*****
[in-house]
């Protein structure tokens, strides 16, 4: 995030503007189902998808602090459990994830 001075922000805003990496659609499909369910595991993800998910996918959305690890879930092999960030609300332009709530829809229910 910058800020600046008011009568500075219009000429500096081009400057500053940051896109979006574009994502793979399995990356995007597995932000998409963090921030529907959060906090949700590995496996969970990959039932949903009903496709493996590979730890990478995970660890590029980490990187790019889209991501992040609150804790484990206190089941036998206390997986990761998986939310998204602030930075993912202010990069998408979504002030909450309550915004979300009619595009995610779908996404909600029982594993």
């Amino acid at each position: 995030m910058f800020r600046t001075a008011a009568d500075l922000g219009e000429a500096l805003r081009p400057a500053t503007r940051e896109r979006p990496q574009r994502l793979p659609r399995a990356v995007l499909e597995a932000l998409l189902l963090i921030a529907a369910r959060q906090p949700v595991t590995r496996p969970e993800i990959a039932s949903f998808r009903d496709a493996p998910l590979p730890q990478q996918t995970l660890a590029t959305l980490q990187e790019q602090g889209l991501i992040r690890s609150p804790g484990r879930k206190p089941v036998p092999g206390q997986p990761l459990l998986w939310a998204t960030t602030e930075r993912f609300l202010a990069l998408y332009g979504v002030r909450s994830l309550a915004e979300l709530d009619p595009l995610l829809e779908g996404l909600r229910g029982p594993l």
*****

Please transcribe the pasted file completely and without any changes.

[in-house]
């Protein structure tokens, strides 16, 4: 995030503007189902998808602090459990994830 001075922000805003990496659609499909369910595991993800998910996918959305690890879930092999960030609300332009709530829809229910 910058800020600046008011009568500075219009000429500096081009400057500053940051896109979006574009994502793979399995990356995007597995932000998409963090921030529907959060906090949700590995496996969970990959039932949903009903496709493996590979730890990478995970660890590029980490990187790019889209991501992040609150804790484990206190089941036998206390997986990761998986939310998204602030930075993912202010990069998408979504002030909450309550915004979300009619595009995610779908996404909600029982594993």
């Amino acid at each position: 995030m910058f800020r600046t001075a008011a009568d500075l922000g219009e000429a500096l805003r081009p400057a500053t503007r940051e896109r979006p990496q574009r994502l793979p659609r399995a990356v995007l499909e597995a932000l998409l189902l963090i921030a529907a369910r959060q906090p949700v595991t590995r496996p969970e993800i990959a039932s949903f998808r009903d496709a493996p998910l590979p730890q990478q996918t995970l660890a590029t959305l980490q990187e790019q602090g889209l991501i992040r690890s609150p804790g484990r879930k206190p089941v036998p092999g206390q997986p990761l459990l998986w939310a998204t960030t602030e930075r993912f609300l202010a990069l998408y332009g979504v002030r909450s994830l309550a915004e979300l709530d009619p595009l995610l829809e779908g996404l909600r229910g029982p594993l």